These two layers of plasma, the ionosphere and the Moho, can be regarded as similar to the electrically charged plates of a giant capacitor, dominating electromagnetic behaviour of the atmosphere and the crust of the Earth. Lightning and thunderstorms can be understood as internal discharges within this giant capacitor. The geothermal heat flow from the interior of the Earth rising into the rocks of the continents, and into the rocks of the ocean floor, may be due to induction heating caused by electromagnetic flows within the Moho and the mantle. The Earth as we know it, from the deepest rocks to the top of the atmosphere, is contained and shielded within the electromagnetic field of these two features. Thus it is reasonable to postulate that the variable electromagnetic energy flows from the Sun have a powerful influence on the geotectonic, geothermal and geomagnetic behaviour of the Earth....
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Re: Breakthrough on How Continents Divided

Unread postby webolife » Fri Feb 06, 2009 12:21 pm

Steve, not so defensive!!
I've stayed on this forum for the past few years NOT because I'm interested in invalidating EU... my, my!
But I have a working model based soundly on seismic and seafloor evidence... I need to understand more!
HELP ME :!: :P
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EU vs EU

Unread postby Lloyd » Fri Feb 06, 2009 4:52 pm

* Steve Smith said:
No evidence exists that the continents can float. ...
If everyone is interested in finding reasons to invalidate the EU theory, and trying to discover alternatives to how the features on Earth came to be, then ....


* I showed that the continents may be able to "float" or slide electrically, since the Moho under the continents and seafloors is said by Peter James to be a plasma layer.
* And I don't know how you can say I'm trying to invalidate EU theory.

What specific thing are you seeing that causes you such grave doubts? I have Virtual Ocean from the USGS, with quite a bit of seafloor data, and I don't see anything that causes me to question the mid-ocean ridge being a lightning scar.


* I'm seeing opposite banks of the Grand Canyon, Valles Marineris and other EDM features not being able to fit together well the way the opposite shores of the Atlantic do, plus the matching rock and fossil types etc on the Atlantic's opposite shores. I'm seeing other things too, but the fit and the rock types is the main thing. Show me some other EDM feature that has those traits.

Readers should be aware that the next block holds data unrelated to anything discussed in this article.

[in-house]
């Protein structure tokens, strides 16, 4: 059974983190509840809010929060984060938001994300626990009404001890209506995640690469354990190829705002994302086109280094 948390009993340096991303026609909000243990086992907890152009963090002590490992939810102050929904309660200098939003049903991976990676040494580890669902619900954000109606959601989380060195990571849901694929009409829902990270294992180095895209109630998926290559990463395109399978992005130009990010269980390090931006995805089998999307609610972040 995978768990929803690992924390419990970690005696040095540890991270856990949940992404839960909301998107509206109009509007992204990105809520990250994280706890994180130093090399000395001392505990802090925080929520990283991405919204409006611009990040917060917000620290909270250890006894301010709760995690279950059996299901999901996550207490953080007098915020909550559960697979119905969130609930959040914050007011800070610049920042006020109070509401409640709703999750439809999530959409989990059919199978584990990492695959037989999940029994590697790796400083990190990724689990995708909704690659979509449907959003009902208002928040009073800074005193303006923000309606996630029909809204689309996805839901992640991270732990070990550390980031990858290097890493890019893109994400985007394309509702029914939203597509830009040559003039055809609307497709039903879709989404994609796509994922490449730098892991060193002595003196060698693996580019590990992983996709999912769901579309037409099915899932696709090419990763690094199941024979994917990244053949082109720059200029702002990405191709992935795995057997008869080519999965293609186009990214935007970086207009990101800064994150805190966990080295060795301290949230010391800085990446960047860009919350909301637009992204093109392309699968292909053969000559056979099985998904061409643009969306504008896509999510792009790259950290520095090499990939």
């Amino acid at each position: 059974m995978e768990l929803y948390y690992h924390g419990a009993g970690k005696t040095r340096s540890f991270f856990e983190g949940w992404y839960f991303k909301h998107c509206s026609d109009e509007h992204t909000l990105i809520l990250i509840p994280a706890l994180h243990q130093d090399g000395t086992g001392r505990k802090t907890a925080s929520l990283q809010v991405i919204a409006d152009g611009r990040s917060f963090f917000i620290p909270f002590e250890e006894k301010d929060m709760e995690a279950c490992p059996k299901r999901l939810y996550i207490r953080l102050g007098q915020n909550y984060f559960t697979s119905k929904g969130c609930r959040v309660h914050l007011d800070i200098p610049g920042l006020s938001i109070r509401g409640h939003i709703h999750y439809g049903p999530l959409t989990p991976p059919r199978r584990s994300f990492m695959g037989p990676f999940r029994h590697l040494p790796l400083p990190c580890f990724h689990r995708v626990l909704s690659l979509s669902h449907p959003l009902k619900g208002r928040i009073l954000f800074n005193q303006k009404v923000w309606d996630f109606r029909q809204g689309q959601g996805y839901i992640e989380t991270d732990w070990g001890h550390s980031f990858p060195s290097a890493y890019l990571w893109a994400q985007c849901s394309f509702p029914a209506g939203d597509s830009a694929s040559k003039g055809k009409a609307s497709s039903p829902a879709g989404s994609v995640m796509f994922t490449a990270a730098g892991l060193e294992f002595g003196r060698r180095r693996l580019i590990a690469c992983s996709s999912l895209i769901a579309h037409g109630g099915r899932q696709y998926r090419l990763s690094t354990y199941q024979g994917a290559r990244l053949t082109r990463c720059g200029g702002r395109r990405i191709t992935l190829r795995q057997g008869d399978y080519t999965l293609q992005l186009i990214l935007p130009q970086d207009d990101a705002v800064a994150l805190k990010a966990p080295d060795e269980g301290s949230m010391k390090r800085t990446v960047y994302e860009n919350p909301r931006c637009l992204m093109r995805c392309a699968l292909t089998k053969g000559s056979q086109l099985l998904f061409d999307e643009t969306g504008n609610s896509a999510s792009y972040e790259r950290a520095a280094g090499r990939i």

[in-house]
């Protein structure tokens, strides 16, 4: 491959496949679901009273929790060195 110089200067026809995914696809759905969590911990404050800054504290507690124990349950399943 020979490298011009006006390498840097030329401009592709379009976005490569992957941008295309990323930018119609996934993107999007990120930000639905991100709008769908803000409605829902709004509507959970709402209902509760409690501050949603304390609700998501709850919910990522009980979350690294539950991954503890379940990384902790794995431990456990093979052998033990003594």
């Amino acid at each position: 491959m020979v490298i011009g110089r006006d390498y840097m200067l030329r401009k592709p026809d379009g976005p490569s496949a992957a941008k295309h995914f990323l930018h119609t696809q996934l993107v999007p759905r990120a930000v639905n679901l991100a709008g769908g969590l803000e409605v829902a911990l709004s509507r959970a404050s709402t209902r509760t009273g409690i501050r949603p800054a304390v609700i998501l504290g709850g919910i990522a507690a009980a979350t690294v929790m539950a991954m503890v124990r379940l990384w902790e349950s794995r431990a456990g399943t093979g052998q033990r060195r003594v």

* My version of Shock Dynamics is largely if not entirely electric discharge effects.
* The meteor was accelerated to Earth by electric discharge.
* The explosion in the crust of the supercontinent was electrical.
* The Moho plasma layer was plasma on which the continents slid.
* The fracturing of the crust at what is now the mid-Atlantic ridge was a combination of shock and electrical discharge.
* The mountain building during the slide involved folding of sedimentary layers, which was helped by plasma and electric discharge.
* So mine is just a different EU scenario that takes more of the evidence into account. See http://newgeology.us for most of that evidence.
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Re: Breakthrough on How Continents Divided

Unread postby bboyer » Fri Feb 06, 2009 8:21 pm

Steve Smith wrote: That would throw a Spaniard in the works for any continental movement.



It would probably be best to leave our Spanish amigos out of any Ex-Lax'ish sounding continental movements. :shock:

It could throw a spanner in the EU PR works. ;) :lol:


http://www.effingpot.com/slang.shtml
http://www.thefreedictionary.com/spanner
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Re: Breakthrough on How Continents Divided

Unread postby Steve Smith » Sat Feb 07, 2009 10:08 am

You're taking me too literally...I see that it was one of those "airplane jokes."

"A Spaniard in the Works" is the title of a book by John Lennon.
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Re: Breakthrough on How Continents Divided

Unread postby Brigit Bara » Sat Feb 07, 2009 3:17 pm

If the deep ocean trenches are not subduction zones, then what else could they be?

Could the Pacific Coasts of N America and S America have fit along those Asian trenches (along with the one north of NZ)? Is it possible that the expansion event was so wrenching that it left these trenches?

If the earth expanded, then the uplift of the mountains and high deserts happened radially--and I think it may have happened quickly. The great tableau in China used to be a pretty nice place to live. Things died quickly and I am wondering if some of the dinosaur bones are not even fossilized... http://www.foxnews.com/story/0,2933,288044,00.html